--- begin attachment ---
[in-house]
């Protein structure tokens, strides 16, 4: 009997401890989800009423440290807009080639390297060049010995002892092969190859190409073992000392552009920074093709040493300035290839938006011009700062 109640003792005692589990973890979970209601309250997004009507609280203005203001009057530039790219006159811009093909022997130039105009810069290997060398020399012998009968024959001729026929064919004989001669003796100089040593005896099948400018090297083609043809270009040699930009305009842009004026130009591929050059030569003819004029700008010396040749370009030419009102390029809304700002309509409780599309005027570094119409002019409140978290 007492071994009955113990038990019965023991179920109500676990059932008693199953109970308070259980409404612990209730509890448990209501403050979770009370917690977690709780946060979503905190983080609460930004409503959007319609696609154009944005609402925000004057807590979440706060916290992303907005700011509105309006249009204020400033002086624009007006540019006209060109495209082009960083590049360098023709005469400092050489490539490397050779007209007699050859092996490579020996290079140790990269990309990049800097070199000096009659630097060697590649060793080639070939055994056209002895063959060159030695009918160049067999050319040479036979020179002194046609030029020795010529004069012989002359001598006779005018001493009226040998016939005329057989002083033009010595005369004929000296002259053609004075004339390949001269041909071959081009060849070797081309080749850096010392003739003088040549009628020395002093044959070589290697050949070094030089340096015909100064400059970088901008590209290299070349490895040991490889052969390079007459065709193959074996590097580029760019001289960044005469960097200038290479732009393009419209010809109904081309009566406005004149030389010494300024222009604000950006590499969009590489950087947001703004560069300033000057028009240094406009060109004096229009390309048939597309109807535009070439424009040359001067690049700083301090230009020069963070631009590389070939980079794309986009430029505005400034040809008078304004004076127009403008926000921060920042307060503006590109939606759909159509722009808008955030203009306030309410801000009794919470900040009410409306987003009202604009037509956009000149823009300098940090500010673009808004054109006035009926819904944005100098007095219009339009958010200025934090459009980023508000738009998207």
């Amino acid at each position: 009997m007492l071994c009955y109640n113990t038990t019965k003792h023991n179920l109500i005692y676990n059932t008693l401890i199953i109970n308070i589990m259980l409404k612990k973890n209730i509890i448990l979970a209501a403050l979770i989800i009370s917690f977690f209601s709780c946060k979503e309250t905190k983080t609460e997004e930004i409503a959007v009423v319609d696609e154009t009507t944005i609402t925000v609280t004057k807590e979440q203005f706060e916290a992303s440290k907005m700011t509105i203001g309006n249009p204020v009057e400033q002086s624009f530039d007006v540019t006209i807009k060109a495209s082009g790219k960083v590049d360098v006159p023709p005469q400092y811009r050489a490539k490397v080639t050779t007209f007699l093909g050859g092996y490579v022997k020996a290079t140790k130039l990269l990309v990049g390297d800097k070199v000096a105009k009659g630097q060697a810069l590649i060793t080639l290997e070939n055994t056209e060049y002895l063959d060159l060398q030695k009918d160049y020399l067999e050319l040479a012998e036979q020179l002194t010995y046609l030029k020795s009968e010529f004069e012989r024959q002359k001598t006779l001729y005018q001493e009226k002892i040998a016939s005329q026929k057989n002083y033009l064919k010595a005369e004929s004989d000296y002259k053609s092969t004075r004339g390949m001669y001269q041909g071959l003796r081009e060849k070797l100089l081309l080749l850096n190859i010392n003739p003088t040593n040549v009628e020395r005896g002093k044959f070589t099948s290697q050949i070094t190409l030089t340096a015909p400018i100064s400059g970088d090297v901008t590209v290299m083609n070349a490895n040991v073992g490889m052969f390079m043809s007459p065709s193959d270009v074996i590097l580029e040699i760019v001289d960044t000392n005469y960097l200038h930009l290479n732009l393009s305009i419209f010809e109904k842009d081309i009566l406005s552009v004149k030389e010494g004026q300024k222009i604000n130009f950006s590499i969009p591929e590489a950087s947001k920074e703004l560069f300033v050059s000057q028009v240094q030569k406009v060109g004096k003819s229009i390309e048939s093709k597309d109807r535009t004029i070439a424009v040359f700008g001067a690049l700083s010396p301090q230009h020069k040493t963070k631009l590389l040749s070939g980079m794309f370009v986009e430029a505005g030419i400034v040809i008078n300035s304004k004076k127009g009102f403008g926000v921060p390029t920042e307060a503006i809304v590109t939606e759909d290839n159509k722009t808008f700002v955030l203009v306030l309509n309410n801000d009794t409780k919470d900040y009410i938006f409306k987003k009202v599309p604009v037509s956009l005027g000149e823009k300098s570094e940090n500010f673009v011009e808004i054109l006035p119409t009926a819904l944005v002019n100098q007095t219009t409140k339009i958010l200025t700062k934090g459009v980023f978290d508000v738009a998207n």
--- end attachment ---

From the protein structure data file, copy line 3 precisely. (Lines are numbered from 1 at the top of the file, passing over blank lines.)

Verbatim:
């Amino acid at each position: 009997m007492l071994c009955y109640n113990t038990t019965k003792h023991n179920l109500i005692y676990n059932t008693l401890i199953i109970n308070i589990m259980l409404k612990k973890n209730i509890i448990l979970a209501a403050l979770i989800i009370s917690f977690f209601s709780c946060k979503e309250t905190k983080t609460e997004e930004i409503a959007v009423v319609d696609e154009t009507t944005i609402t925000v609280t004057k807590e979440q203005f706060e916290a992303s440290k907005m700011t509105i203001g309006n249009p204020v009057e400033q002086s624009f530039d007006v540019t006209i807009k060109a495209s082009g790219k960083v590049d360098v006159p023709p005469q400092y811009r050489a490539k490397v080639t050779t007209f007699l093909g050859g092996y490579v022997k020996a290079t140790k130039l990269l990309v990049g390297d800097k070199v000096a105009k009659g630097q060697a810069l590649i060793t080639l290997e070939n055994t056209e060049y002895l063959d060159l060398q030695k009918d160049y020399l067999e050319l040479a012998e036979q020179l002194t010995y046609l030029k020795s009968e010529f004069e012989r024959q002359k001598t006779l001729y005018q001493e009226k002892i040998a016939s005329q026929k057989n002083y033009l064919k010595a005369e004929s004989d000296y002259k053609s092969t004075r004339g390949m001669y001269q041909g071959l003796r081009e060849k070797l100089l081309l080749l850096n190859i010392n003739p003088t040593n040549v009628e020395r005896g002093k044959f070589t099948s290697q050949i070094t190409l030089t340096a015909p400018i100064s400059g970088d090297v901008t590209v290299m083609n070349a490895n040991v073992g490889m052969f390079m043809s007459p065709s193959d270009v074996i590097l580029e040699i760019v001289d960044t000392n005469y960097l200038h930009l290479n732009l393009s305009i419209f010809e109904k842009d081309i009566l406005s552009v004149k030389e010494g004026q300024k222009i604000n130009f950006s590499i969009p591929e590489a950087s947001k920074e703004l560069f300033v050059s000057q028009v240094q030569k406009v060109g004096k003819s229009i390309e048939s093709k597309d109807r535009t004029i070439a424009v040359f700008g001067a690049l700083s010396p301090q230009h020069k040493t963070k631009l590389l040749s070939g980079m794309f370009v986009e430029a505005g030419i400034v040809i008078n300035s304004k004076k127009g009102f403008g926000v921060p390029t920042e307060a503006i809304v590109t939606e759909d290839n159509k722009t808008f700002v955030l203009v306030l309509n309410n801000d009794t409780k919470d900040y009410i938006f409306k987003k009202v599309p604009v037509s956009l005027g000149e823009k300098s570094e940090n500010f673009v011009e808004i054109l006035p119409t009926a819904l944005v002019n100098q007095t219009t409140k339009i958010l200025t700062k934090g459009v980023f978290d508000v738009a998207n």